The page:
History Of New York Theatre Workshop
Incorporated as New York Theatre Workshop in February 1982, the Workshop began to expand its activities. Harry Kondoleon's Christmas on Mars was staged in a co-production with Playwrights Horizons. Jean Passanante, NYTW's first artistic director, was hired. Jean's abiding interest in fostering the growth of writers and honoring the artistic process remains a hallmark of the Workshop. NYTW also signed a seasonal lease for the 99-seat Perry Street Theatre, giving the Workshop its first consistent performing venue. In the 1984/85 season, NYTW inaugurated the New Director's Project, giving emerging talents like Michael Greif, Lisa Peterson, David Esbjornson, and Elizabeth Diamond invaluable experience in a professional setting.
James Nicola became NYTW's Artistic Director in February 1988. With Nicola's arrival, NYTW's theatre producing activities and workshop activities became clearly separated and due emphasis was placed on developing and mounting theatre productions consistent in quality. One year into Nicola's tenure, the Workshop was already growing dramatically. After a preliminary assessment of NYTW's programs and capital campaign potential during the 1988/89 season, to expand the number of artists the Workshop had contact with and served, NYTW inaugurated Mondays @ 3, a weekly reading series. Mondays @ 3 equally acted as a regular meeting place for NYTW's large community of artists to interact and exchange ideas.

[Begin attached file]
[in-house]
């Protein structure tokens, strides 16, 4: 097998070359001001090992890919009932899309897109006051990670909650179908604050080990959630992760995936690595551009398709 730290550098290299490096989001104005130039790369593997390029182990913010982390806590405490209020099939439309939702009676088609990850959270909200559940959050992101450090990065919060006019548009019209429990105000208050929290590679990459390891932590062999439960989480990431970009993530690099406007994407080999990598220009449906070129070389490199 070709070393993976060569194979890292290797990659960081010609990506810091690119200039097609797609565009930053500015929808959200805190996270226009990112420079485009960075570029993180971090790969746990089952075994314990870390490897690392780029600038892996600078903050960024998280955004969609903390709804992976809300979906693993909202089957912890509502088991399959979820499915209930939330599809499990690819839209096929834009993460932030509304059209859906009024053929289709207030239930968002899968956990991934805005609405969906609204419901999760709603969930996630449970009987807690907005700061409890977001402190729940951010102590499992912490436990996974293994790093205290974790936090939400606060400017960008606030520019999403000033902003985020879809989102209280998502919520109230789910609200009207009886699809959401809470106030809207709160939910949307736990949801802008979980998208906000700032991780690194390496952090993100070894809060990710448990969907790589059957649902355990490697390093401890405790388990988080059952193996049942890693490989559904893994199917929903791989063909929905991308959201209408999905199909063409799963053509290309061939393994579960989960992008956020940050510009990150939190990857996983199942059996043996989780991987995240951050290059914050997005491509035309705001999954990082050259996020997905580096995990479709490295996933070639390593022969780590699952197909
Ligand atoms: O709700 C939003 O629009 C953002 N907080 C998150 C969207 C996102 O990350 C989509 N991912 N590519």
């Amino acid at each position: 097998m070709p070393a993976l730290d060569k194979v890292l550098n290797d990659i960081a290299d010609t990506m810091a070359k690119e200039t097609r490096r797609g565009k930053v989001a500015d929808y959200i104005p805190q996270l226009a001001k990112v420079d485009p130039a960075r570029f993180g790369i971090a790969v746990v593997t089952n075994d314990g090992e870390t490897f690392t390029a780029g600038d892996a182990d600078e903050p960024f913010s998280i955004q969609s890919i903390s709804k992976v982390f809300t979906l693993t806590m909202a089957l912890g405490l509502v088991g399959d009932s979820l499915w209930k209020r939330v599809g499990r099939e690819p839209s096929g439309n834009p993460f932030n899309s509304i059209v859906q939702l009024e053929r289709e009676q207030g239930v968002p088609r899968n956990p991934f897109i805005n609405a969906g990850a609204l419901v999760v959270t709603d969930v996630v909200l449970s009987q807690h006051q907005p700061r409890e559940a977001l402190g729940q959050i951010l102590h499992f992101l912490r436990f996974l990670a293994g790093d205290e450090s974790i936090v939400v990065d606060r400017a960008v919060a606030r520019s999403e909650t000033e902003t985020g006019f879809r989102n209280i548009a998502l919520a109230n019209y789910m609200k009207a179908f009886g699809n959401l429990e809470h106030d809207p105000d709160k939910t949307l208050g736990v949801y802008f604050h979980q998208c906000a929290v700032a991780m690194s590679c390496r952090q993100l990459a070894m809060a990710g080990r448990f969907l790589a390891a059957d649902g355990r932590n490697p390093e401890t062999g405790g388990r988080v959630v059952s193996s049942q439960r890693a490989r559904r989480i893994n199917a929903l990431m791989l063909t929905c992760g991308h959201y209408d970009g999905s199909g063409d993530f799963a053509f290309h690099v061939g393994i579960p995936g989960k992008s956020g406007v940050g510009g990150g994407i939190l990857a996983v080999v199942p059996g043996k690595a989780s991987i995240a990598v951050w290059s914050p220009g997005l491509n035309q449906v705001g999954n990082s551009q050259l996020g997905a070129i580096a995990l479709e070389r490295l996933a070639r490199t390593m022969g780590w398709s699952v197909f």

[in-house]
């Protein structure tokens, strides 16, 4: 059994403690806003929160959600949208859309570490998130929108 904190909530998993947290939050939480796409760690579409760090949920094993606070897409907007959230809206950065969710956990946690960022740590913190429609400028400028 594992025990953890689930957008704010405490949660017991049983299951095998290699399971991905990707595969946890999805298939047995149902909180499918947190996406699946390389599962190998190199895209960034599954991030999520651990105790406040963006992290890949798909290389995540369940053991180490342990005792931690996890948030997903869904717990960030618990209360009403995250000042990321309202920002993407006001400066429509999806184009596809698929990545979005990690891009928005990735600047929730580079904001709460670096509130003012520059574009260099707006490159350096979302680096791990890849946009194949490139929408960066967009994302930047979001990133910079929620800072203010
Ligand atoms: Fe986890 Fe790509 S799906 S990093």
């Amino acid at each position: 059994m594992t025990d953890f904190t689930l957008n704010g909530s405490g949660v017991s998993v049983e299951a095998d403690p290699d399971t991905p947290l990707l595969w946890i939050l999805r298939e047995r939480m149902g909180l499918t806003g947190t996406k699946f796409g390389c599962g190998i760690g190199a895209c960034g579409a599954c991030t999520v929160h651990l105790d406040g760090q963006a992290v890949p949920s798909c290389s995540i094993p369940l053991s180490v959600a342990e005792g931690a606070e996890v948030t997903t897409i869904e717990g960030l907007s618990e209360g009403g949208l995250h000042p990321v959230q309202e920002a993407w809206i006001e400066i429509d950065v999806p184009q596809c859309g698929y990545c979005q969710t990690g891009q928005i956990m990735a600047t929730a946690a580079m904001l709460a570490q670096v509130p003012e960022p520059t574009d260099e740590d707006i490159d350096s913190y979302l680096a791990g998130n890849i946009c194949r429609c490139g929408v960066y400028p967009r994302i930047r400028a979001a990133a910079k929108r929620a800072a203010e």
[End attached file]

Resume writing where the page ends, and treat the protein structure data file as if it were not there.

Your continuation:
Artists participating in the New Director's Project became part of a group called the Curators (later the Usual Suspects) and were given responsibility for organizing a number of the Mondays @ 3 readings. From the very beginning, Nicola stressed the importance of including underrepresented constituencies in all of the developmental programs. In the 1991/92 season for example, 149 artists applied to the New Directors Series program, of the 30 that were invited to participate, one-third were from minority backgrounds. Inclusion continues today as a defining value of New York Theatre Workshop.
To achieve greater parity in the quality of the presentations, in 1989/90 the Workshop put increased funds into fewer New Director productions and extended the scheduled rehearsal and performance periods for each work in the New Directors/New Directions Series. The intent with the Series was to mix emerging, mid-career and established artists with one another in order for them to learn and benefit from each another. Additionally, in July 1990 NYTW began a summer residency program for new directors and writers at the Hotchkiss School in Lakeville, Connecticut (the program now takes place at Dartmouth and Vassar Colleges). During this season, NYTW produced Athol Fugard's My Children! My Africa!, directed by Mr. Fugard himself.
In 1991/92, NYTW began the Writer's Circle to support the genesis and development of a single work by a playwright and a select group of artists in a concentrated period of time. The Curators and Writer's Circle combined shortly thereafter to become the Usual Suspects. During this same season NYTW produced Caryl Churchill's Mad Forest, directed by Mark Wing-Davey, its biggest audience and critical success to date. Sensing an opportunity to expand its services to artists and audience, NYTW undertook a capital campaign to purchase its current home at 79-83 East 4th Street in the East Village.